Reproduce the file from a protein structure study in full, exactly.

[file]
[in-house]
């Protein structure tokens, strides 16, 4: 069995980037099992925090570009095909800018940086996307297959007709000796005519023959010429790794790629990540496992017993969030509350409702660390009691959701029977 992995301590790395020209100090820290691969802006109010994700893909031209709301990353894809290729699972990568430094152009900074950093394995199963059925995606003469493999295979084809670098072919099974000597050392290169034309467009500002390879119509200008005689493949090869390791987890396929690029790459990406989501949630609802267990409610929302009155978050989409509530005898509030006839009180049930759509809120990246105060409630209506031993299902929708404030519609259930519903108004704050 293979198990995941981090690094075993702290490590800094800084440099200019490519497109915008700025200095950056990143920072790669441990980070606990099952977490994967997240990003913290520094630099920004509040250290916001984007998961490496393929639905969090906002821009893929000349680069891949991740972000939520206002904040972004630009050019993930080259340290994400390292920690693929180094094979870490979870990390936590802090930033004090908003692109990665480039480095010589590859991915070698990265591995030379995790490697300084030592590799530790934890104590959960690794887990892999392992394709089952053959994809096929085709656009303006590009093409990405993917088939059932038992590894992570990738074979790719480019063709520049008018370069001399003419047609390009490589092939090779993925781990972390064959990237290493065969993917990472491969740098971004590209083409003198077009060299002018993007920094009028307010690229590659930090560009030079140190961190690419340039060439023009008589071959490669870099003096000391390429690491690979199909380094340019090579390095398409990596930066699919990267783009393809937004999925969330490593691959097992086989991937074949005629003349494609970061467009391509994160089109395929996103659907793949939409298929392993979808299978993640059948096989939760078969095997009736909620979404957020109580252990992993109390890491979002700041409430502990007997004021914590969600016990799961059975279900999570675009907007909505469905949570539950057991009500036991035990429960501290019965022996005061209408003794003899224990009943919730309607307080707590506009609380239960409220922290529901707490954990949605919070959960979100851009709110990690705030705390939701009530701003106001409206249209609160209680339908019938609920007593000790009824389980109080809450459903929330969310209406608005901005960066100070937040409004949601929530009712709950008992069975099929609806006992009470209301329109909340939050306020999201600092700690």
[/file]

[in-house]
């Protein structure tokens, strides 16, 4: 069995980037099992925090570009095909800018940086996307297959007709000796005519023959010429790794790629990540496992017993969030509350409702660390009691959701029977 992995301590790395020209100090820290691969802006109010994700893909031209709301990353894809290729699972990568430094152009900074950093394995199963059925995606003469493999295979084809670098072919099974000597050392290169034309467009500002390879119509200008005689493949090869390791987890396929690029790459990406989501949630609802267990409610929302009155978050989409509530005898509030006839009180049930759509809120990246105060409630209506031993299902929708404030519609259930519903108004704050 293979198990995941981090690094075993702290490590800094800084440099200019490519497109915008700025200095950056990143920072790669441990980070606990099952977490994967997240990003913290520094630099920004509040250290916001984007998961490496393929639905969090906002821009893929000349680069891949991740972000939520206002904040972004630009050019993930080259340290994400390292920690693929180094094979870490979870990390936590802090930033004090908003692109990665480039480095010589590859991915070698990265591995030379995790490697300084030592590799530790934890104590959960690794887990892999392992394709089952053959994809096929085709656009303006590009093409990405993917088939059932038992590894992570990738074979790719480019063709520049008018370069001399003419047609390009490589092939090779993925781990972390064959990237290493065969993917990472491969740098971004590209083409003198077009060299002018993007920094009028307010690229590659930090560009030079140190961190690419340039060439023009008589071959490669870099003096000391390429690491690979199909380094340019090579390095398409990596930066699919990267783009393809937004999925969330490593691959097992086989991937074949005629003349494609970061467009391509994160089109395929996103659907793949939409298929392993979808299978993640059948096989939760078969095997009736909620979404957020109580252990992993109390890491979002700041409430502990007997004021914590969600016990799961059975279900999570675009907007909505469905949570539950057991009500036991035990429960501290019965022996005061209408003794003899224990009943919730309607307080707590506009609380239960409220922290529901707490954990949605919070959960979100851009709110990690705030705390939701009530701003106001409206249209609160209680339908019938609920007593000790009824389980109080809450459903929330969310209406608005901005960066100070937040409004949601929530009712709950008992069975099929609806006992009470209301329109909340939050306020999201600092700690």